Escape from the Cambodian Killing Fields by Tammy Thea manages to pack an overview of the Khmer Rouge into her essay on her life and family, from those who died in Cambodia to her two autistic sons whom she believes were impacted by the war. She also writes sweetly about her arranged marriage love match in this balanced essay.
Phiroozeh Petigara writes about her experiences with her family in Karachi in This Is How You Do. Their hospitality amazes her, but then she experiences a less-pleasant side of the culture – their opinions on her marital relationship and expectations of her as a woman. She writes honestly about her freedom and isolation from her own family due to her more Western lifestyle choices.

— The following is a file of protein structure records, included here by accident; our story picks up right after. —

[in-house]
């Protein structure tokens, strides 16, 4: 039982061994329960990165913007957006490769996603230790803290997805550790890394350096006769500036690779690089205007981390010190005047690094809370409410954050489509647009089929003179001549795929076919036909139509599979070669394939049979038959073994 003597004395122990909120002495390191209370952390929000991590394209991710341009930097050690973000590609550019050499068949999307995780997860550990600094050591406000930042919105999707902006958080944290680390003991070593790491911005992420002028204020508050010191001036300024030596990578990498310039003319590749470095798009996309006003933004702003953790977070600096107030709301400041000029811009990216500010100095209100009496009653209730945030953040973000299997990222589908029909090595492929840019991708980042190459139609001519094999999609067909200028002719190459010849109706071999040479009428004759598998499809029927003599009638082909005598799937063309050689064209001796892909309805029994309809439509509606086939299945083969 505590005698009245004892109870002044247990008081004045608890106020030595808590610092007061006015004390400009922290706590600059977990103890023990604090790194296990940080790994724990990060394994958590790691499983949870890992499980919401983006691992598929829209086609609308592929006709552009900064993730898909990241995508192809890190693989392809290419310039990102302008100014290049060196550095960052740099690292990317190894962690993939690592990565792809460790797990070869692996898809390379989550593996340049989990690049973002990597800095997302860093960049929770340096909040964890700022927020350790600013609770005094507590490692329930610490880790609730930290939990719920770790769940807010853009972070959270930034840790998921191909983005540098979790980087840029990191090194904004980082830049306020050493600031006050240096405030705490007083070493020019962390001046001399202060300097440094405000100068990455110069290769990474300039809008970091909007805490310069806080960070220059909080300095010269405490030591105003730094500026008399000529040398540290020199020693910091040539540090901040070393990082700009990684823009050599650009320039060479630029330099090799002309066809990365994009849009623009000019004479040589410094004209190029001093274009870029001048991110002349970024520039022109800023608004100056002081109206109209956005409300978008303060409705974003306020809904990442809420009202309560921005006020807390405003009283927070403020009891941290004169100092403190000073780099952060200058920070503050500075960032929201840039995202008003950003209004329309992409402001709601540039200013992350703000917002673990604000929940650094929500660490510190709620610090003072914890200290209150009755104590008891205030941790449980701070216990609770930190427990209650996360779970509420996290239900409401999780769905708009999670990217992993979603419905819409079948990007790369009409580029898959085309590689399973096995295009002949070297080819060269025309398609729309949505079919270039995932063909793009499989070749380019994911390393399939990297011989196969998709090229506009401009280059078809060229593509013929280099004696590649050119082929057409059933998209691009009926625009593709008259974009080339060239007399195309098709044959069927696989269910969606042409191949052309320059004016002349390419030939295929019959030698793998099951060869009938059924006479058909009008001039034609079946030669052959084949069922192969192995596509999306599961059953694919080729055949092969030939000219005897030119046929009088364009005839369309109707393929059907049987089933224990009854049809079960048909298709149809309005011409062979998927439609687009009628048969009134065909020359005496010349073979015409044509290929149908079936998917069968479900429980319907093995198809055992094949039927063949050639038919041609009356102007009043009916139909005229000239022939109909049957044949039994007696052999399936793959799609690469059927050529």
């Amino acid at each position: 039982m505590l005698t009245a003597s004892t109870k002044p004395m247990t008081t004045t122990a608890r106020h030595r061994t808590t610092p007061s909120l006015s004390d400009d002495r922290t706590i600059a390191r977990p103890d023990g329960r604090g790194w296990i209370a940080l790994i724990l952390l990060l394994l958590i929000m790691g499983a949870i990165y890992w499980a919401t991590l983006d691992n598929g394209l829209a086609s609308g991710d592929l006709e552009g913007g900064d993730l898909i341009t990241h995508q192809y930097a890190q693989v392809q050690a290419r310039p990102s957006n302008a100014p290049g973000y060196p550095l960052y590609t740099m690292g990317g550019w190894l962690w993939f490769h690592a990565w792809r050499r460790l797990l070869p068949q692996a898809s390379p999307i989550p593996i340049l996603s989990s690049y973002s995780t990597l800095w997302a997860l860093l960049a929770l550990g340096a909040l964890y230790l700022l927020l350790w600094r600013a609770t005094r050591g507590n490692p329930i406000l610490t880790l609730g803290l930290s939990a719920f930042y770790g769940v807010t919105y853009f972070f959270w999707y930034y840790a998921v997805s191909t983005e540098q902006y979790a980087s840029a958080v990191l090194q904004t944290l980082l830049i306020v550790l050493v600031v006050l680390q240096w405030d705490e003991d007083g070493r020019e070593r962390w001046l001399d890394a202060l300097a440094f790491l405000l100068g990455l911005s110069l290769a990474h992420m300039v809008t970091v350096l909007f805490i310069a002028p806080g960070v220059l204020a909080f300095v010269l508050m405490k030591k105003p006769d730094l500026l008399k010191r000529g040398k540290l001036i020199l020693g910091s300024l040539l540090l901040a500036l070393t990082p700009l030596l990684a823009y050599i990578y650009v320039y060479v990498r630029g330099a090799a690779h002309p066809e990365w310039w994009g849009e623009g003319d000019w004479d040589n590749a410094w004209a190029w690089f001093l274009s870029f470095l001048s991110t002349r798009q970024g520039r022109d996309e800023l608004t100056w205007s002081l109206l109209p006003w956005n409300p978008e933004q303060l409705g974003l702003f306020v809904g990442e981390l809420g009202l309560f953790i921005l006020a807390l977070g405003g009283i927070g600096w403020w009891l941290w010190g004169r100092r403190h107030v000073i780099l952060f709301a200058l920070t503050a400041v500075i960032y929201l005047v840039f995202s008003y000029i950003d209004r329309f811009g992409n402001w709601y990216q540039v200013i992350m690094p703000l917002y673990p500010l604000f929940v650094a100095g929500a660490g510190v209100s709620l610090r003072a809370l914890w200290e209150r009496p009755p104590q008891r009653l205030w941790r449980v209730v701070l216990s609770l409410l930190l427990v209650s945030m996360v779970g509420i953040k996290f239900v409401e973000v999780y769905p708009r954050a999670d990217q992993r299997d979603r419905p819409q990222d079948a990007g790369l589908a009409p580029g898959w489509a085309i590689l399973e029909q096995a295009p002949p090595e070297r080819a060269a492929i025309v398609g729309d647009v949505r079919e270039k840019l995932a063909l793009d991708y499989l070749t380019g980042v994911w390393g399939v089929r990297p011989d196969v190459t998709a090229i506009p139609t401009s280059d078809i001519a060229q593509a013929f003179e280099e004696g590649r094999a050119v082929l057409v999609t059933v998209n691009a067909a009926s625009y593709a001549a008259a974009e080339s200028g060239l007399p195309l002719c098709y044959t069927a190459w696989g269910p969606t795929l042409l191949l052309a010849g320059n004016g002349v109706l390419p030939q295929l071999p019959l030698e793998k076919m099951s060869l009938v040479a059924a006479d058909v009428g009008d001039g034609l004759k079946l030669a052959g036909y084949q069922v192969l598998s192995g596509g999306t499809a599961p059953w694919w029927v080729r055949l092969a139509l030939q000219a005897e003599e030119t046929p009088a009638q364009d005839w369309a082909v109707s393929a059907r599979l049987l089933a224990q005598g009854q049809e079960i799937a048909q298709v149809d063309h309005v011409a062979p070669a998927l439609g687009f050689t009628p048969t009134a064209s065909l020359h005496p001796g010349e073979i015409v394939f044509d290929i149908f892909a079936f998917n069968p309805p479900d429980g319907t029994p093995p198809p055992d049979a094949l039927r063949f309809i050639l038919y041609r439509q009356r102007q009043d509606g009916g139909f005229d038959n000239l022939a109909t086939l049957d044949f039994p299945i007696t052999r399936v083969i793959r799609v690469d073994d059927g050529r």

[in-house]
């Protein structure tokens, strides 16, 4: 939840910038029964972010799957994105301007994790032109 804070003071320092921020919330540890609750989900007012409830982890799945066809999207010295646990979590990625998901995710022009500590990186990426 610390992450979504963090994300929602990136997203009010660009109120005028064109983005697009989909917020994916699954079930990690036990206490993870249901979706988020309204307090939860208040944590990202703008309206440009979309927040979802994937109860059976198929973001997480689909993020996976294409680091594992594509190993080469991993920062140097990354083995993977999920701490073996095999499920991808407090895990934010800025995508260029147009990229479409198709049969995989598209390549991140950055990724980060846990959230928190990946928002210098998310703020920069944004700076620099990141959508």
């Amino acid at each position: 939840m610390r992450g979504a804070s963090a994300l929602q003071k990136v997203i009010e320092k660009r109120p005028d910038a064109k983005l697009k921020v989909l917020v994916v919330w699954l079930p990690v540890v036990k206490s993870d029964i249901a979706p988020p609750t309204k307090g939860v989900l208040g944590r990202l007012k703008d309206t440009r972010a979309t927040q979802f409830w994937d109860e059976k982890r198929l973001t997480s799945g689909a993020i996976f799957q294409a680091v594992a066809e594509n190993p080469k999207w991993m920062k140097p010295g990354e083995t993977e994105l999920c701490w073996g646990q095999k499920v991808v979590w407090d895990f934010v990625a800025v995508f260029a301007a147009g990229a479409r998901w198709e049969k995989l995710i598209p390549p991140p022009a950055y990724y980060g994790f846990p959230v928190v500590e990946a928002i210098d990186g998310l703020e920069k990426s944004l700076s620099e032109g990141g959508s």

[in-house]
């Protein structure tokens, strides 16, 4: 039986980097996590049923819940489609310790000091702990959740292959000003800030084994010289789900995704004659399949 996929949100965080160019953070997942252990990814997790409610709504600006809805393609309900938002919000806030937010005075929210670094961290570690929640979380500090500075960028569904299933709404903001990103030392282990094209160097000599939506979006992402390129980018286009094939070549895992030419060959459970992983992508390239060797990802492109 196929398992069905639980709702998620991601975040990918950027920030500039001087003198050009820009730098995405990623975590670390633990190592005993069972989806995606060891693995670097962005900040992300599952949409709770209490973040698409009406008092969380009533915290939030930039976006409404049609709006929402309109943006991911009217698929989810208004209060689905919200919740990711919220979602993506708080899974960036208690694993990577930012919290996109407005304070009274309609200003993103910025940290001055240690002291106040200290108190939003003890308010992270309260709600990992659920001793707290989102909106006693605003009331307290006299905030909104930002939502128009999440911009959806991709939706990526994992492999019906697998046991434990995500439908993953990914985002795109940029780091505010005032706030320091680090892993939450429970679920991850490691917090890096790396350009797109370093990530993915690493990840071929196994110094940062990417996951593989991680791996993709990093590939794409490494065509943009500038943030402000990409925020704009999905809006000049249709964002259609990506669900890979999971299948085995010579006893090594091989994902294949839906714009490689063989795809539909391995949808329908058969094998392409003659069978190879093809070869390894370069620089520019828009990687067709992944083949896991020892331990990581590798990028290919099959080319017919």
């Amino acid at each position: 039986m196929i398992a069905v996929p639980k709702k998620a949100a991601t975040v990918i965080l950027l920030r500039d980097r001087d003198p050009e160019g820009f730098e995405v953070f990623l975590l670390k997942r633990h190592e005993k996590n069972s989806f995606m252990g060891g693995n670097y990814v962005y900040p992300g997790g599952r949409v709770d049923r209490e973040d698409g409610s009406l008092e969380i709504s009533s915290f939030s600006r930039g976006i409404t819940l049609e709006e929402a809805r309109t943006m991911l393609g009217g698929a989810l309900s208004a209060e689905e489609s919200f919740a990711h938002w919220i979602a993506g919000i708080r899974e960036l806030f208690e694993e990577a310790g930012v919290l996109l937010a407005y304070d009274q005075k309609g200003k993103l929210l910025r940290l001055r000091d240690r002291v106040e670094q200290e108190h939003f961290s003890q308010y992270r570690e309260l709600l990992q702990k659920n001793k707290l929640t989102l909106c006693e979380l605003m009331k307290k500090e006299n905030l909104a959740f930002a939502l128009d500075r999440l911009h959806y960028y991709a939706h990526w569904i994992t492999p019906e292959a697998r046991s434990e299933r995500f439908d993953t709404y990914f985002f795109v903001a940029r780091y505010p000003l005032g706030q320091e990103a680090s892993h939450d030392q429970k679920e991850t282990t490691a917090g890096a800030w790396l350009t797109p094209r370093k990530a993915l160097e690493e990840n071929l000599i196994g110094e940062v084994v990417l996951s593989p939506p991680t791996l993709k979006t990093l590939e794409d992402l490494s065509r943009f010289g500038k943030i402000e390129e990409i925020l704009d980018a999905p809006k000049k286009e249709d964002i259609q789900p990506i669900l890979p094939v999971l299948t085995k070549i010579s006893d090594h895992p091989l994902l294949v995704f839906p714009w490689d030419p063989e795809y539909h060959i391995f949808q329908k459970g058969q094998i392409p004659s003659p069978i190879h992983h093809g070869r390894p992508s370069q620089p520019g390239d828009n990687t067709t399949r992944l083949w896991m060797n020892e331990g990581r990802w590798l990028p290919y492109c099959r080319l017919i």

In Truth Be Told, Sridevi Ramanathan writes about how Americans perceive Hindus and Indians, particularly her parents’ frustration with the simplistic way the subcontinent is often portrayed in American media, and the way her childhood experiences led to her career facilitating diversity circles.
Porochista Khakpour talks about traveling while brown, Muslim, and chronically ill after the Muslim travel ban in Home. As an American Muslim in a post-9/11 world, she shares one awkward experience as an example of her frequent flyer life. I was especially caught by the way she selected a group to sit with (trying to guess the most liberal group of white people) and how she best connected with white airport travelers (talking about Lyme disease… if they’ve heard of it). Her memoir is due out in May 2018 and sounds fascinating.